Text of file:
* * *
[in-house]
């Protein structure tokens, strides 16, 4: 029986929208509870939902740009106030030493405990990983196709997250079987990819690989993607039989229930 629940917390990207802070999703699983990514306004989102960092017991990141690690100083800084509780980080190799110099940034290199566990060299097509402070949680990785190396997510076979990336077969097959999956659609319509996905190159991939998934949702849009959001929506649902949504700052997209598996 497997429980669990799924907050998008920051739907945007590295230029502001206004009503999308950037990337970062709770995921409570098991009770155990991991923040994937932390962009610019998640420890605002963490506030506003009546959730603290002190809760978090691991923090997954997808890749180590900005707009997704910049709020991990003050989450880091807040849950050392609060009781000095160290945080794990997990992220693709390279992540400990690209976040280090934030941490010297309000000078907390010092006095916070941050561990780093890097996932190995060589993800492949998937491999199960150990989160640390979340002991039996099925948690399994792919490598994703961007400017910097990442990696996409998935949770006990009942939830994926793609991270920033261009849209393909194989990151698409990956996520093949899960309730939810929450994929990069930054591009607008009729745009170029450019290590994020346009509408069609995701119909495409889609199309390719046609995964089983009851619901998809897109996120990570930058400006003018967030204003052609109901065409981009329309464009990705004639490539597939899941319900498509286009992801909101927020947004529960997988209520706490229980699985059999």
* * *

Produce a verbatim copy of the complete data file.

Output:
[in-house]
């Protein structure tokens, strides 16, 4: 029986929208509870939902740009106030030493405990990983196709997250079987990819690989993607039989229930 629940917390990207802070999703699983990514306004989102960092017991990141690690100083800084509780980080190799110099940034290199566990060299097509402070949680990785190396997510076979990336077969097959999956659609319509996905190159991939998934949702849009959001929506649902949504700052997209598996 497997429980669990799924907050998008920051739907945007590295230029502001206004009503999308950037990337970062709770995921409570098991009770155990991991923040994937932390962009610019998640420890605002963490506030506003009546959730603290002190809760978090691991923090997954997808890749180590900005707009997704910049709020991990003050989450880091807040849950050392609060009781000095160290945080794990997990992220693709390279992540400990690209976040280090934030941490010297309000000078907390010092006095916070941050561990780093890097996932190995060589993800492949998937491999199960150990989160640390979340002991039996099925948690399994792919490598994703961007400017910097990442990696996409998935949770006990009942939830994926793609991270920033261009849209393909194989990151698409990956996520093949899960309730939810929450994929990069930054591009607008009729745009170029450019290590994020346009509408069609995701119909495409889609199309390719046609995964089983009851619901998809897109996120990570930058400006003018967030204003052609109901065409981009329309464009990705004639490539597939899941319900498509286009992801909101927020947004529960997988209520706490229980699985059999």